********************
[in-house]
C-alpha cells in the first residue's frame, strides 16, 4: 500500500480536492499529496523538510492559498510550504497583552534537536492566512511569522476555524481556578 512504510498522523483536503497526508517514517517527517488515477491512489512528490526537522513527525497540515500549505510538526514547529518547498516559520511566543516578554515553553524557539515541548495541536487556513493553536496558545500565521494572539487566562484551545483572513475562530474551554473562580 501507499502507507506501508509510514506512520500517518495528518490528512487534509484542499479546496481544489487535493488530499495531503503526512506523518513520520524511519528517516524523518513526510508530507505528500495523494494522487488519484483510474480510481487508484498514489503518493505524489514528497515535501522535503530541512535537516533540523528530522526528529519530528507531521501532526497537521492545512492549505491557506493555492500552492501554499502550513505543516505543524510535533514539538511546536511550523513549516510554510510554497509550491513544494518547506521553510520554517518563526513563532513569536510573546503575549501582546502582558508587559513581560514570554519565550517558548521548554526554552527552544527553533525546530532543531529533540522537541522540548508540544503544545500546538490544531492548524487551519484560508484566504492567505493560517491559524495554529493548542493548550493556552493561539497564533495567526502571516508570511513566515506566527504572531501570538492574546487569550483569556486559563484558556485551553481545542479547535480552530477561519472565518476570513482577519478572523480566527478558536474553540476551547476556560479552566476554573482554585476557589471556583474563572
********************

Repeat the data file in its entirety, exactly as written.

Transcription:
[in-house]
C-alpha cells in the first residue's frame, strides 16, 4: 500500500480536492499529496523538510492559498510550504497583552534537536492566512511569522476555524481556578 512504510498522523483536503497526508517514517517527517488515477491512489512528490526537522513527525497540515500549505510538526514547529518547498516559520511566543516578554515553553524557539515541548495541536487556513493553536496558545500565521494572539487566562484551545483572513475562530474551554473562580 501507499502507507506501508509510514506512520500517518495528518490528512487534509484542499479546496481544489487535493488530499495531503503526512506523518513520520524511519528517516524523518513526510508530507505528500495523494494522487488519484483510474480510481487508484498514489503518493505524489514528497515535501522535503530541512535537516533540523528530522526528529519530528507531521501532526497537521492545512492549505491557506493555492500552492501554499502550513505543516505543524510535533514539538511546536511550523513549516510554510510554497509550491513544494518547506521553510520554517518563526513563532513569536510573546503575549501582546502582558508587559513581560514570554519565550517558548521548554526554552527552544527553533525546530532543531529533540522537541522540548508540544503544545500546538490544531492548524487551519484560508484566504492567505493560517491559524495554529493548542493548550493556552493561539497564533495567526502571516508570511513566515506566527504572531501570538492574546487569550483569556486559563484558556485551553481545542479547535480552530477561519472565518476570513482577519478572523480566527478558536474553540476551547476556560479552566476554573482554585476557589471556583474563572